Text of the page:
“It takes courage to face adversity in society, and that’s not a virtue I possess much of. Though I’ve come to value difference. Though at the same time, its important not to see valuing difference vs. valuing similarity as a dichotomy where you have to choose only one. We’re all similar in so many ways and sometimes, the difference is small.” – Chris Crews

“…what happened during the last days seems to be a negation of democracy. One should be able to express legal opinions without having to face a witch-hunt-like repression.” – Daniel Glazman

“Brendan Eich is one of the most inspiring humans that I have ever met. He is a true hero for many of us. He invented a programming language that is the heart and soul of the most open communications system the world has ever known… It’s important to remember that all heroes are also human. They struggle. And they often have flaws. Brendan’s biggest flaw, IMHO, was his inability to connect and empathize with people.” – Mark Surman

“If you tried, I don’t think you could engineer a situation that could throw the Mozilla community so thoroughly off-center. A lot of folks at Mozilla work here because we want to do what’s right. Doing the right thing can be hard, but overall we’re comfortable with taking on hardship to do the right thing.” – Dave Camp

“Follow the Mozilla mission on your own terms, because you know it’s the right thing to do. Do the right thing because it is the right thing.” – Ben Adida

“When the outrage was how a person with a different belief and – to me – very doubtful political action got made CEO people ganged up on Mozilla, my colleagues and friends and me how that could happen and how we can allow that. This was unfair.” – Christian Heilmann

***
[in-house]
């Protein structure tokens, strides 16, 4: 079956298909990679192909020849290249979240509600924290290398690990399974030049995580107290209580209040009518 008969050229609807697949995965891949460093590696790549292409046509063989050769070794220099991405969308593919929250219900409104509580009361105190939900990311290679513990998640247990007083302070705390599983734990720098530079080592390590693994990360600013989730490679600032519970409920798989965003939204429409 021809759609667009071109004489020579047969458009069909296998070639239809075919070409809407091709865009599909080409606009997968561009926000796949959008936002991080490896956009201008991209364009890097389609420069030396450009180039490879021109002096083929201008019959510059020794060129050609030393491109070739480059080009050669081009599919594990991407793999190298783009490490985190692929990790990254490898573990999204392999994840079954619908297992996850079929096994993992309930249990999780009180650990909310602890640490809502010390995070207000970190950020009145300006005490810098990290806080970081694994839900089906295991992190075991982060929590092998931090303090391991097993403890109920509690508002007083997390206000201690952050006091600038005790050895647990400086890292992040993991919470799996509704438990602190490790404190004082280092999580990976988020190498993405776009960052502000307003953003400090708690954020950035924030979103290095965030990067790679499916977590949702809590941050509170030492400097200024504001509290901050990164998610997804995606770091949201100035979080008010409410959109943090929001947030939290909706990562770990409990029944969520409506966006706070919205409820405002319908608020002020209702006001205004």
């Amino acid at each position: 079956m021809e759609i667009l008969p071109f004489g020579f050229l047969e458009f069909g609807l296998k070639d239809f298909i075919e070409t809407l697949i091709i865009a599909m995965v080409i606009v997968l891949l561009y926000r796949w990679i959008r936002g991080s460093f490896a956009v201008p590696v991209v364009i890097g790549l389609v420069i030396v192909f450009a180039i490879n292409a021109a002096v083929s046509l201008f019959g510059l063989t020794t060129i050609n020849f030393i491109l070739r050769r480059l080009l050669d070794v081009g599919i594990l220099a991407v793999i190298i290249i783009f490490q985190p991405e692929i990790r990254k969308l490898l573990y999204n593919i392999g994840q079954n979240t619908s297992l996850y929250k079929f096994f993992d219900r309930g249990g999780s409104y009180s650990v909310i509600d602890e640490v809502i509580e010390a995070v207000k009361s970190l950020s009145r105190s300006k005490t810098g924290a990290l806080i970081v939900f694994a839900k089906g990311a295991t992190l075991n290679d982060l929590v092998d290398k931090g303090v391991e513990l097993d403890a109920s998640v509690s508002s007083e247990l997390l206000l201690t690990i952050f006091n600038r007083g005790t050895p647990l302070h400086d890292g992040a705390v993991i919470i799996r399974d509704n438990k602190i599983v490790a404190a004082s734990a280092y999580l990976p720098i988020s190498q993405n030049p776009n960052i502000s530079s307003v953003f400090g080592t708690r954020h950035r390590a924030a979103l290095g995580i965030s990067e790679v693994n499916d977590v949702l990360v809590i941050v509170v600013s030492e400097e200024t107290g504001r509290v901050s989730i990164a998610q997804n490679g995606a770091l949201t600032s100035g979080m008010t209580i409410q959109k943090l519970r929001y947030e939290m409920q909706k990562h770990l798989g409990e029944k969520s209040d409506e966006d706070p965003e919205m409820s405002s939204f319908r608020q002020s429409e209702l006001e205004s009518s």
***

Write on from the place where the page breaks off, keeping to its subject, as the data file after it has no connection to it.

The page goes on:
“When suddenly the life my wife and I have built together seemed under any kind of threat, the monument of our public commitment to each other was the main thing to hold on to. Very often, critics of the notion of same-sex marriage seem to feel it can be reduced to something empty, as though symbolism carries no weight.  As though legal constructs around civil partnerships, common law marriages, tax codes, inheritance rights and so forth suffice.  All of that misses what’s important.” – Patrick Finch


Filed under: Mozilla
Categorieën: Mozilla-nl planet

Daniel Stenberg: curl and proxy headers

vr, 04/04/2014 - 17:44

Starting in the next curl release, 7.37.0, the curl tool supports the new command line option –proxy-header. (Completely merged at this commit.)

It works exactly like –header does, but will only include the headers in requests sent to a proxy, while the opposite is true for –header: that will only be sent in requests that will go to the end server. But of course, if you use a HTTP proxy and do a normal GET for example, curl will include headers for both the proxy and the server in the request. The bigger difference is when using CONNECT to a proxy, which then only will use proxy headers.

libcurl

For libcurl, the story is slightly different and more complicated since we’re having things backwards compatible there. The new libcurl still works exactly like the former one by default.

CURLOPT_PROXYHEADER is the new option that is the new proxy header option that should be set up exactly like CURLOPT_HTTPHEADER is

CURLOPT_HEADEROPT is then what an application uses to set how libcurl should use the two header options. Again, by default libcurl will keep working like before and use the CURLOPT_HTTPHEADER list in all HTTP requests. To change that behavior and use the new functionality instead, set CURLOPT_HEADEROPT to CURLHEADER_SEPARATE.